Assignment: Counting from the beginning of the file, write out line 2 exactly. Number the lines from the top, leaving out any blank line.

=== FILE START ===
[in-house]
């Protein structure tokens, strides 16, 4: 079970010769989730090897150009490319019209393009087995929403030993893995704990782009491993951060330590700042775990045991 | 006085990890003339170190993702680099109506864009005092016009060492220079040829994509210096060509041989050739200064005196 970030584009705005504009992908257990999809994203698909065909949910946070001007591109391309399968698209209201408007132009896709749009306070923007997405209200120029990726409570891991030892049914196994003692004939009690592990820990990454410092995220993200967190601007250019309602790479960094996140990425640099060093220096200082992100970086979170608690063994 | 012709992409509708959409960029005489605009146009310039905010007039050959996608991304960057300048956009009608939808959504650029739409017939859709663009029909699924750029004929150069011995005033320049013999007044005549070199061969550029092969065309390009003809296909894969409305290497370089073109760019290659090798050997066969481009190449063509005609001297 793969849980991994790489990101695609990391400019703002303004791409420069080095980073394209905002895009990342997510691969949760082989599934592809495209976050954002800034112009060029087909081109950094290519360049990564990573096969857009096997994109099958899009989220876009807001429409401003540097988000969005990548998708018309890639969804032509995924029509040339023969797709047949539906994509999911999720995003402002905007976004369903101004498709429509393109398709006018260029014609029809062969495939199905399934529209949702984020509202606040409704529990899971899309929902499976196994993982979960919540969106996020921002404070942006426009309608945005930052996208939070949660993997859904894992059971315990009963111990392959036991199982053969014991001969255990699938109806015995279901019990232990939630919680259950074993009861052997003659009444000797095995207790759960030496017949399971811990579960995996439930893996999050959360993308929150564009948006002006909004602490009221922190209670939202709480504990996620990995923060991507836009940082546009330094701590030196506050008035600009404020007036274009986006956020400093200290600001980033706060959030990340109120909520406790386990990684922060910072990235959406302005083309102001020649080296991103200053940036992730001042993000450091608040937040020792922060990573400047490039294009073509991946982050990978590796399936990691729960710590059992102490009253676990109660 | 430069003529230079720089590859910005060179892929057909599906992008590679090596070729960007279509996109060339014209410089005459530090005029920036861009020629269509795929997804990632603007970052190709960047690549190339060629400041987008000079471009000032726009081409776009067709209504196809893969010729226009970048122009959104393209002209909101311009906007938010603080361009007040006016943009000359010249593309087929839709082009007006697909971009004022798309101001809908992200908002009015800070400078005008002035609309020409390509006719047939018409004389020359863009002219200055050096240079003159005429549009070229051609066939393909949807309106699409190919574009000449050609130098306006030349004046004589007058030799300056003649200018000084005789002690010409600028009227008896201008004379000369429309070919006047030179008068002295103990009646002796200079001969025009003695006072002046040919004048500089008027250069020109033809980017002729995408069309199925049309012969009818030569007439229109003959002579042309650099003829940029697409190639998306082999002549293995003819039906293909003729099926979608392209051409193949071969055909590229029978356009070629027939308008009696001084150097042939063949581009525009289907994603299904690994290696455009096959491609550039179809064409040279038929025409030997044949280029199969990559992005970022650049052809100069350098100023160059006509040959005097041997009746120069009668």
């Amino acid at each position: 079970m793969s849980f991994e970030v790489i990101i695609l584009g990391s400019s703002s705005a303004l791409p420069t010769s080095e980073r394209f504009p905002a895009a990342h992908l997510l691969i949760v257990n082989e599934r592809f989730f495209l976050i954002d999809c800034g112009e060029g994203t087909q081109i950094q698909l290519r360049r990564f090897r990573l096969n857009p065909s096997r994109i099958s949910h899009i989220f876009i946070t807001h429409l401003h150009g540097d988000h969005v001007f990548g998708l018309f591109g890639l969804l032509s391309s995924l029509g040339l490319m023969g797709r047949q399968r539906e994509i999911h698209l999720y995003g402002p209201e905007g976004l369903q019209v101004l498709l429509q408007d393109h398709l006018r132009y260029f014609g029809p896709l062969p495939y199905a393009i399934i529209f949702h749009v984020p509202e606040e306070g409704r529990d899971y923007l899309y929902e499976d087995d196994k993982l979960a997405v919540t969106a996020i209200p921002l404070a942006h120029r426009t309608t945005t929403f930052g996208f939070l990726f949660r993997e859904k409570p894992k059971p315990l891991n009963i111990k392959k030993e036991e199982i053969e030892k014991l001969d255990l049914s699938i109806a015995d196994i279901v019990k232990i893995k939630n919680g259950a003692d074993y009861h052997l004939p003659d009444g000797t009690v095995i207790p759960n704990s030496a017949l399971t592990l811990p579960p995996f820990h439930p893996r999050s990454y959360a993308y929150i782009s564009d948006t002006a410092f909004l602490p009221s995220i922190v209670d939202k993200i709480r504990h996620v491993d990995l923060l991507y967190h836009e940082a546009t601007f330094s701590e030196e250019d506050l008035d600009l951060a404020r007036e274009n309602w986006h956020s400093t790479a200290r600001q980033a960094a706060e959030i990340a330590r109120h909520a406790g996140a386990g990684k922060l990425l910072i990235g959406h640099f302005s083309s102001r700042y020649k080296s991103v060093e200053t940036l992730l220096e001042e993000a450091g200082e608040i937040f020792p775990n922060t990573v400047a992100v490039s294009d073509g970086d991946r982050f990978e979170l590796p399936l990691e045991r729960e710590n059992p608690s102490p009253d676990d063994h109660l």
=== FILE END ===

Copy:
């Protein structure tokens, strides 16, 4: 079970010769989730090897150009490319019209393009087995929403030993893995704990782009491993951060330590700042775990045991 | 006085990890003339170190993702680099109506864009005092016009060492220079040829994509210096060509041989050739200064005196 970030584009705005504009992908257990999809994203698909065909949910946070001007591109391309399968698209209201408007132009896709749009306070923007997405209200120029990726409570891991030892049914196994003692004939009690592990820990990454410092995220993200967190601007250019309602790479960094996140990425640099060093220096200082992100970086979170608690063994 | 012709992409509708959409960029005489605009146009310039905010007039050959996608991304960057300048956009009608939808959504650029739409017939859709663009029909699924750029004929150069011995005033320049013999007044005549070199061969550029092969065309390009003809296909894969409305290497370089073109760019290659090798050997066969481009190449063509005609001297 793969849980991994790489990101695609990391400019703002303004791409420069080095980073394209905002895009990342997510691969949760082989599934592809495209976050954002800034112009060029087909081109950094290519360049990564990573096969857009096997994109099958899009989220876009807001429409401003540097988000969005990548998708018309890639969804032509995924029509040339023969797709047949539906994509999911999720995003402002905007976004369903101004498709429509393109398709006018260029014609029809062969495939199905399934529209949702984020509202606040409704529990899971899309929902499976196994993982979960919540969106996020921002404070942006426009309608945005930052996208939070949660993997859904894992059971315990009963111990392959036991199982053969014991001969255990699938109806015995279901019990232990939630919680259950074993009861052997003659009444000797095995207790759960030496017949399971811990579960995996439930893996999050959360993308929150564009948006002006909004602490009221922190209670939202709480504990996620990995923060991507836009940082546009330094701590030196506050008035600009404020007036274009986006956020400093200290600001980033706060959030990340109120909520406790386990990684922060910072990235959406302005083309102001020649080296991103200053940036992730001042993000450091608040937040020792922060990573400047490039294009073509991946982050990978590796399936990691729960710590059992102490009253676990109660 | 430069003529230079720089590859910005060179892929057909599906992008590679090596070729960007279509996109060339014209410089005459530090005029920036861009020629269509795929997804990632603007970052190709960047690549190339060629400041987008000079471009000032726009081409776009067709209504196809893969010729226009970048122009959104393209002209909101311009906007938010603080361009007040006016943009000359010249593309087929839709082009007006697909971009004022798309101001809908992200908002009015800070400078005008002035609309020409390509006719047939018409004389020359863009002219200055050096240079003159005429549009070229051609066939393909949807309106699409190919574009000449050609130098306006030349004046004589007058030799300056003649200018000084005789002690010409600028009227008896201008004379000369429309070919006047030179008068002295103990009646002796200079001969025009003695006072002046040919004048500089008027250069020109033809980017002729995408069309199925049309012969009818030569007439229109003959002579042309650099003829940029697409190639998306082999002549293995003819039906293909003729099926979608392209051409193949071969055909590229029978356009070629027939308008009696001084150097042939063949581009525009289907994603299904690994290696455009096959491609550039179809064409040279038929025409030997044949280029199969990559992005970022650049052809100069350098100023160059006509040959005097041997009746120069009668």